A more preferred method of treating the low grade concentrates is to volatilize the tin by any of the known volatilization procedures. This is accomplished by mixing the concentrate containing 3 to 5%, or higher amounts, of tin with a carbonaceous fuel and a source of sulphur such as a pyrite. Alternatively, the concentrate can be mixed with the carbonaceous fuel and a chloride such as sodium or calcium chloride. The resultant mixture, whether with pyrite or chloride, is then heated to a temperature of about 800° to 1000° C. Under such conditions, the tin oxide in the stannic form is simultaneously reduced to the stannous form and volatilized as stannous sulfide or stannous chloride and thereby separated from the bulk of the original concentrate. The thus volatilized stannous sulfide or stannous chloride on contact with air reoxidizes to form stannic oxide fume which is collected as a high grade product assaying typically 40% to 60% tin. Such product may then be smelted or sold to smelters, unlike concentrates assaying below 20% tin which are usually not saleable.
In ores containing significant amounts of strongly magnetic minerals, such as magnetite or pyrrhotite, the slurry should be first passed through the separator at weak magnetic fields, about 500 to 1000 gauss, to remove such minerals before applying the higher intensity fields required to recover the tin oxide.
The invention will be further described in connection with the following examples wherein proportions are by weight, unless expressly stated to the contrary.
A composite ore was formed by first taking six cassiterite ore samples from various locations in the same mining area, stage crushing each of the samples to 1/4-inch, combining the six samples, and then stage crushing the composite to minus 10-mesh and blending. Chemical analyses of each of the samples and of the composite were made for tin and an analysis of the composite also for total iron. The composite sample was also subjected to a qualitative, semi-quantitative emission spectographic analysis to determine the existence of other elements in significant amounts. The results are set forth below.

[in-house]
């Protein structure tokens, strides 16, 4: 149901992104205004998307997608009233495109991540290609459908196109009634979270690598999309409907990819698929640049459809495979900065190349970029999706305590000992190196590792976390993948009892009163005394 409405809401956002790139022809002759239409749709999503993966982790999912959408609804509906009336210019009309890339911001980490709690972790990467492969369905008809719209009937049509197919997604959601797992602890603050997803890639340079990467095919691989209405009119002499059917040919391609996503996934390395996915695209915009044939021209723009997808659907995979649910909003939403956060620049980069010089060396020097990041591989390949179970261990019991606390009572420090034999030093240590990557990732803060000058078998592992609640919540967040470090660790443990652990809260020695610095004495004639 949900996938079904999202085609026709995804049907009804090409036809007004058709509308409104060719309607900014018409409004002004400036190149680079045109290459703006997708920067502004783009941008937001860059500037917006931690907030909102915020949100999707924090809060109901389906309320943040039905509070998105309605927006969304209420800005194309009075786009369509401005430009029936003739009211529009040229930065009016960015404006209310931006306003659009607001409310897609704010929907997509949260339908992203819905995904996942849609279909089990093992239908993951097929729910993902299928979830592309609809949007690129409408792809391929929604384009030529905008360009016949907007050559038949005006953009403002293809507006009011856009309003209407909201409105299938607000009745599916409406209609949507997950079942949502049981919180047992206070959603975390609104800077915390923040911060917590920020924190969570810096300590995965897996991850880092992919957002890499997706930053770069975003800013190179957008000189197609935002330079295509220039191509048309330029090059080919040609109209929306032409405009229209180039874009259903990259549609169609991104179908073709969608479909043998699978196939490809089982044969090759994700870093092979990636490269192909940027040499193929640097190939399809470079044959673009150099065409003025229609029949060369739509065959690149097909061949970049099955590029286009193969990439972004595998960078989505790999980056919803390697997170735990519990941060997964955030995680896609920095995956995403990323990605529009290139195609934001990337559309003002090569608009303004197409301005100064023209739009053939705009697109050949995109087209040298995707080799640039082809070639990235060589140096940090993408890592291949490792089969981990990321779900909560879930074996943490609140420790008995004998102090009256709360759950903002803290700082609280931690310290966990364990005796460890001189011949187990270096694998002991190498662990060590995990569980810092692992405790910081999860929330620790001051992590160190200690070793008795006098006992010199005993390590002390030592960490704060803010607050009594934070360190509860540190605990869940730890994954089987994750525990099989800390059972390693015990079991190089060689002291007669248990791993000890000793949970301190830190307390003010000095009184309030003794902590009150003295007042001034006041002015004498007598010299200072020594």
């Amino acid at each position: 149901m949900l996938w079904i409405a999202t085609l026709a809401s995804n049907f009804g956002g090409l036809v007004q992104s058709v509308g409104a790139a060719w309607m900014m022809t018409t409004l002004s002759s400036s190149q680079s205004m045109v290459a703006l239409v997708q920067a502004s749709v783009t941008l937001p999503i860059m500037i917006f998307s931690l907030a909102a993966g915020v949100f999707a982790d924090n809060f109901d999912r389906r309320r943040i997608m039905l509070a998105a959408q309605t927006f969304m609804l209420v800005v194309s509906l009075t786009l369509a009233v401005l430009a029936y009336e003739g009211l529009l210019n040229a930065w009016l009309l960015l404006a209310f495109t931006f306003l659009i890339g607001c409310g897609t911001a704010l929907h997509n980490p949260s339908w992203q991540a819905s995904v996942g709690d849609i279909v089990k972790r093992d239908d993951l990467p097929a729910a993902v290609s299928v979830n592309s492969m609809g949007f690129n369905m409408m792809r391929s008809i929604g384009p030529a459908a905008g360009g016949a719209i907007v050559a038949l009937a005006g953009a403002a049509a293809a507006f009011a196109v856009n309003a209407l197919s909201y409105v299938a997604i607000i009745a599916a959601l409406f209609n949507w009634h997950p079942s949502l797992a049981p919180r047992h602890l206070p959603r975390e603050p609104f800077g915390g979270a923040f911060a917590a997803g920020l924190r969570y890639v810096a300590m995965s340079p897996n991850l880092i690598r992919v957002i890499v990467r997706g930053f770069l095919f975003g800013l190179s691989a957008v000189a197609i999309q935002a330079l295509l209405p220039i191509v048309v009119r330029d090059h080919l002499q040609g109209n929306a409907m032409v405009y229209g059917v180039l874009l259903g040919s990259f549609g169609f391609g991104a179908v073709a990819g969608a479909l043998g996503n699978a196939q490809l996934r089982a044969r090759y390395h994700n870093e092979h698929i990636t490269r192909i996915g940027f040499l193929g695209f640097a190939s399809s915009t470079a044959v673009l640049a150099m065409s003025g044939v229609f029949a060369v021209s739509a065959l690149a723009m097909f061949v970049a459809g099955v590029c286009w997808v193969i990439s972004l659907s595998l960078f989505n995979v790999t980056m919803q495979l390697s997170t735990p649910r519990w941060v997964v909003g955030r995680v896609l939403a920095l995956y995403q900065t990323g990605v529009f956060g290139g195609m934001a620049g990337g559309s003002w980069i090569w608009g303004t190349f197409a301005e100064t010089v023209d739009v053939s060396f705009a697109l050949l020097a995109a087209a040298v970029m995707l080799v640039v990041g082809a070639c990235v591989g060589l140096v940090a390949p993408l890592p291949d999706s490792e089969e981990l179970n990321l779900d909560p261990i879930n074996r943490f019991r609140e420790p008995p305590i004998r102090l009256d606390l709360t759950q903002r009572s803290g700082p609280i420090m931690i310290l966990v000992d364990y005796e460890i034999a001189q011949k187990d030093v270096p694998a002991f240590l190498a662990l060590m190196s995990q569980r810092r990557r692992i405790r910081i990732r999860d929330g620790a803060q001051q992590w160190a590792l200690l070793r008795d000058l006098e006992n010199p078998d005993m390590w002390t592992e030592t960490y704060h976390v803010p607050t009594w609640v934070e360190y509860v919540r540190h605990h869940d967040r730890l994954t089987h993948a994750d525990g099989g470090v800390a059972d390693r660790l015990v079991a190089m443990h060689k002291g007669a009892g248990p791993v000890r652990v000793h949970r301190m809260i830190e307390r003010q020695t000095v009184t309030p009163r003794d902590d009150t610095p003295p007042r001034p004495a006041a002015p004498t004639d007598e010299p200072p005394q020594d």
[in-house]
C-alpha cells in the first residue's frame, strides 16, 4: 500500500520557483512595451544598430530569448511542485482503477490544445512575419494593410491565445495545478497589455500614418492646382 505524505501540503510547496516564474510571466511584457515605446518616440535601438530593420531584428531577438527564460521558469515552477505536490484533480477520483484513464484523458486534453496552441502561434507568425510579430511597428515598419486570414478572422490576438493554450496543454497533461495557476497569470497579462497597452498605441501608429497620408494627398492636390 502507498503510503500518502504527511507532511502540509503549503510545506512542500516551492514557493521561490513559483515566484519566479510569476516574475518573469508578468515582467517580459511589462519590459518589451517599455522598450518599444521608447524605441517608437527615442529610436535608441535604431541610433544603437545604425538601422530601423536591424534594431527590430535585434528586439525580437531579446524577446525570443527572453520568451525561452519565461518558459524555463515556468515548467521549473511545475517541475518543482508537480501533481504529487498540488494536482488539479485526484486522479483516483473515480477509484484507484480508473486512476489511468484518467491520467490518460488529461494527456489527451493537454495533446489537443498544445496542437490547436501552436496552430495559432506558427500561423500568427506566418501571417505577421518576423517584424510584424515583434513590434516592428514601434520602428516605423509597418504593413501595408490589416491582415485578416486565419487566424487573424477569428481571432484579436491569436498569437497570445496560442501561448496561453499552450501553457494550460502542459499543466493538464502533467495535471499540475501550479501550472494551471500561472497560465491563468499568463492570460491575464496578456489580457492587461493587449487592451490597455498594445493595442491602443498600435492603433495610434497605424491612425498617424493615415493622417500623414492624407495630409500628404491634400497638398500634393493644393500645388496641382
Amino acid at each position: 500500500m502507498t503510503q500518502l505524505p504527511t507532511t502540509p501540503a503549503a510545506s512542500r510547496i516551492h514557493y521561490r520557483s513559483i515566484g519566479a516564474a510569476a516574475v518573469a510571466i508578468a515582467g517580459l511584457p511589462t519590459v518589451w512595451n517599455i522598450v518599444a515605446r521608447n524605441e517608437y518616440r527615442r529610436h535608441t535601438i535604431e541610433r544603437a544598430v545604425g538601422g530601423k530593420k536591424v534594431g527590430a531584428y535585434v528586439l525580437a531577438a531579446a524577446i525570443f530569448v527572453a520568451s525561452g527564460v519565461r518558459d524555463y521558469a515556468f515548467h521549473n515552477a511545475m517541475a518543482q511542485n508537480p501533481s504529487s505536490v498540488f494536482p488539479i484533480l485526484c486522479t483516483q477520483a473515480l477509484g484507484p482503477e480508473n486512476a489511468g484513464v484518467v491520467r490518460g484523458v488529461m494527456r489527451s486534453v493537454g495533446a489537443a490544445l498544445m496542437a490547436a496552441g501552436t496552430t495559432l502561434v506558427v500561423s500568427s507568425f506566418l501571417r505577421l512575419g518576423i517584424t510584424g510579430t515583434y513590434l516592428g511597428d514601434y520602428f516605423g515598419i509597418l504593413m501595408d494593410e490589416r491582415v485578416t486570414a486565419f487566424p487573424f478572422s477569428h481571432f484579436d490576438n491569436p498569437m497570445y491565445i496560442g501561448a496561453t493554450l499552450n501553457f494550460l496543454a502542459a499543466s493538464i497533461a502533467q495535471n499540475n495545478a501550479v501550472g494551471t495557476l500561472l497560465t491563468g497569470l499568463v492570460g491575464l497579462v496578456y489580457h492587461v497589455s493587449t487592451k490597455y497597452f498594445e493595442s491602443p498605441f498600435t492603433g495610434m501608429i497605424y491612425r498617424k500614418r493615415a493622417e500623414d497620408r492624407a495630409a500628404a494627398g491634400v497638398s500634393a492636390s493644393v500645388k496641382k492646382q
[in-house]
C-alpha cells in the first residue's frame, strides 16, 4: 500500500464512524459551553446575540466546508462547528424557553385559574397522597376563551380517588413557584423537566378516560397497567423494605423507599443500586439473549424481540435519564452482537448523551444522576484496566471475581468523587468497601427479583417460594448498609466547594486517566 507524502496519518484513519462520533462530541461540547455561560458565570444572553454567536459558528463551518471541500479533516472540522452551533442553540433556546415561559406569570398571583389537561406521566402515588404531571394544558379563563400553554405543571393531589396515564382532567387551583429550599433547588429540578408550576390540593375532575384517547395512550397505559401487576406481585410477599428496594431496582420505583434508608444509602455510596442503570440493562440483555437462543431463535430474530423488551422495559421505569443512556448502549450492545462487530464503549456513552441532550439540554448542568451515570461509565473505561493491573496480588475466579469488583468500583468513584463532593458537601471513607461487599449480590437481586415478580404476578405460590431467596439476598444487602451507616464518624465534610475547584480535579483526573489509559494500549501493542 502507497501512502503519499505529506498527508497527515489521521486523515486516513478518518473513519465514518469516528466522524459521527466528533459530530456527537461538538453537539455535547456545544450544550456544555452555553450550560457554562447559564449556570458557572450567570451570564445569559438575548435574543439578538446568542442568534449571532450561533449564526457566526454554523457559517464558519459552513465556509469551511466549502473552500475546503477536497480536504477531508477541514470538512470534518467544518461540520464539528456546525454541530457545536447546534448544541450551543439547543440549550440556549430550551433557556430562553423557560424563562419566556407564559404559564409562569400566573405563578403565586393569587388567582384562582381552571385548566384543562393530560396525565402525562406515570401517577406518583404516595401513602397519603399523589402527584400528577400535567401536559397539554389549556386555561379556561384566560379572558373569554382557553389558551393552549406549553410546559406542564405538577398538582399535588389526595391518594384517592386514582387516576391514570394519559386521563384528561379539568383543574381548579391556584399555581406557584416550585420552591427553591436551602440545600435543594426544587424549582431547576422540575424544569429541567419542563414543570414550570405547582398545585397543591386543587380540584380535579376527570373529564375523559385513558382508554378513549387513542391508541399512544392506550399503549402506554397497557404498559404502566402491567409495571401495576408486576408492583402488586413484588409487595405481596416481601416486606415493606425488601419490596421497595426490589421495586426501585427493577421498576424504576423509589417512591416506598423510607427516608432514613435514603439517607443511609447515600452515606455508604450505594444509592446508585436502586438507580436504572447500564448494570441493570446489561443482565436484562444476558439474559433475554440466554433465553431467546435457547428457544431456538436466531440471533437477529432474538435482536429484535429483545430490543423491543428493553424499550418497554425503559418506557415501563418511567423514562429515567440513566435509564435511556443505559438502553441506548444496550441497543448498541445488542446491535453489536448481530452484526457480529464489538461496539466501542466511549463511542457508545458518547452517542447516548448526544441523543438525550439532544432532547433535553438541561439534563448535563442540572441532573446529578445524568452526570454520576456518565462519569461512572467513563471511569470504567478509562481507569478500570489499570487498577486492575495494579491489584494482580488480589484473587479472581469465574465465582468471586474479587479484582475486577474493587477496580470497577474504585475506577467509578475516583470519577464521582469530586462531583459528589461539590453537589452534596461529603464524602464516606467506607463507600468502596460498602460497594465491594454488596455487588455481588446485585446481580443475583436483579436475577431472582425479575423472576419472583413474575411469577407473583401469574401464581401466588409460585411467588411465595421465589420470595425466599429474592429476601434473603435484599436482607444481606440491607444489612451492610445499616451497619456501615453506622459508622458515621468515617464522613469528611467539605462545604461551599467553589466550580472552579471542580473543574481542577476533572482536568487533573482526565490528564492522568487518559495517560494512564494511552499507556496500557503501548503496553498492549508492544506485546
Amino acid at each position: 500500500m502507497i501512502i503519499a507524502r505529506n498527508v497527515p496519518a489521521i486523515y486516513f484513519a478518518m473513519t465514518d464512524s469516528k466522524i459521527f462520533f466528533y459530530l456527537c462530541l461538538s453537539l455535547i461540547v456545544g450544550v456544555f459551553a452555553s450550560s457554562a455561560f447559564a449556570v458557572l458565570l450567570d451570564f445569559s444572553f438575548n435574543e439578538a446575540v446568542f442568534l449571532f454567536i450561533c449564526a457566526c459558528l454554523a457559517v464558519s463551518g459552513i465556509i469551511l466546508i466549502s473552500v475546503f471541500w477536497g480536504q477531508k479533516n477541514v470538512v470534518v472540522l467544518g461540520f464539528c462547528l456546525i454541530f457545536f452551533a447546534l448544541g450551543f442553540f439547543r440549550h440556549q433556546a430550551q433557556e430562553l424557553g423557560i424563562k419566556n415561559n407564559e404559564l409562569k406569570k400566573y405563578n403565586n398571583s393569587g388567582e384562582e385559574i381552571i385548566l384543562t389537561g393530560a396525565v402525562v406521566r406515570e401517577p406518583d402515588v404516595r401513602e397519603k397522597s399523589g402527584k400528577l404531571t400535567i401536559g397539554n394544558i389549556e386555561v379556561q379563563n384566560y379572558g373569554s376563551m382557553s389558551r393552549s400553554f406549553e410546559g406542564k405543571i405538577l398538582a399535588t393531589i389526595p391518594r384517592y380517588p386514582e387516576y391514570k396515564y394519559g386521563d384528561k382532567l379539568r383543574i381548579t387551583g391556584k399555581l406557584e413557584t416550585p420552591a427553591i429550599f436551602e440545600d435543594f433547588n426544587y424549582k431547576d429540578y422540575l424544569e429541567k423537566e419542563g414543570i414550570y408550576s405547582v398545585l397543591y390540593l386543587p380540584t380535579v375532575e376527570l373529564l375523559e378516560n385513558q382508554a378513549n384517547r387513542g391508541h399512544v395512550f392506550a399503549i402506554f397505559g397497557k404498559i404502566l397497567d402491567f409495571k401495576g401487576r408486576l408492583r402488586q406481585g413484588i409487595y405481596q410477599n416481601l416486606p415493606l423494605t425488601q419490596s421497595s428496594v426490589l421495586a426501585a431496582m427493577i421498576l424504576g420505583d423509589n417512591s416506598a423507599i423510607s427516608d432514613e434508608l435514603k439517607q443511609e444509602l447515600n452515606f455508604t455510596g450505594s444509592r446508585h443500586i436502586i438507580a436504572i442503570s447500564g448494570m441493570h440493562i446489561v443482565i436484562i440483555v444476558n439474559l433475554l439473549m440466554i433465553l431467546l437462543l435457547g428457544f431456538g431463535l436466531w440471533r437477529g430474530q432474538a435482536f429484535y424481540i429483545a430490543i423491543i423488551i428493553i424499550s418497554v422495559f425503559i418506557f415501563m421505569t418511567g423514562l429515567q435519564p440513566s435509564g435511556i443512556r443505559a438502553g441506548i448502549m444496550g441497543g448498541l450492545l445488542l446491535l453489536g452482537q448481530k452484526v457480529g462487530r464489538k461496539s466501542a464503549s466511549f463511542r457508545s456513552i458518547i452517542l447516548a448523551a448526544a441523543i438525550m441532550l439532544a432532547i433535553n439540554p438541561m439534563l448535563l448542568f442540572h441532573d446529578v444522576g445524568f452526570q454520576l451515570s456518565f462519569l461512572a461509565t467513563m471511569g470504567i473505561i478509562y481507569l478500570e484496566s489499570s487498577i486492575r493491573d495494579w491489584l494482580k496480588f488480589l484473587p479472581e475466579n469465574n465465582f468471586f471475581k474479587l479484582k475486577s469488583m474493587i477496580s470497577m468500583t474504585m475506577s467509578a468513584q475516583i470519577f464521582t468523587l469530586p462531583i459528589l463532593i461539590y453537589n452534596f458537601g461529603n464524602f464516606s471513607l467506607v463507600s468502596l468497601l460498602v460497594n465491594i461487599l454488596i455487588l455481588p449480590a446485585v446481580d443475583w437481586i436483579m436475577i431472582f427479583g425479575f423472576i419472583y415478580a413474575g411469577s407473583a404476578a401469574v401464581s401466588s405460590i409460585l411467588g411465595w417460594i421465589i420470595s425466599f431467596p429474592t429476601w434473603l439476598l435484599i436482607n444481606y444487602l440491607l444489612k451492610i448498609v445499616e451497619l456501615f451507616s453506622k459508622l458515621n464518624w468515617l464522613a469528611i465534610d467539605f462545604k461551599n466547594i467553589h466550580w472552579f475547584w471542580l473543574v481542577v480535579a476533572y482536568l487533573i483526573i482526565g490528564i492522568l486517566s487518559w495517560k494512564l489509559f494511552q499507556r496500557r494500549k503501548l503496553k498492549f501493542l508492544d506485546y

______________________________________                                    
A. Chemical Analysis:                                                     
Sample No.      Assay, % Sn                                               
                           Assay, % Fe                                    
______________________________________                                    
Sample 1        2.01       --                                             
Sample 2        1.19       --                                             
Sample 3        1.61       --                                             
Sample 4        2.07       --                                             
Sample 5        1.56       --                                             
Sample 6        1.18       --                                             
Composite (direct)                                                        
                1.63       1.40                                           
Composite (average                                                        
calculated from                                                           
all tests)      1.68       --                                             
______________________________________                                    
B. Spectographic Analysis:                                                
Element      Approximate %                                                
______________________________________                                    
Silicon      Major (above 10%)                                            
Aluminum     10                                                           
Calcium      1                                                            
Lead         0.5                                                          
Zinc         0.5                                                          
Arsenic      0.1                                                          
Titanium     0.1                                                          
Magnesium    0.01                                                         
Strontium    0.005                                                        
Manganese    0.002                                                        
______________________________________                                    
EXAMPLE 1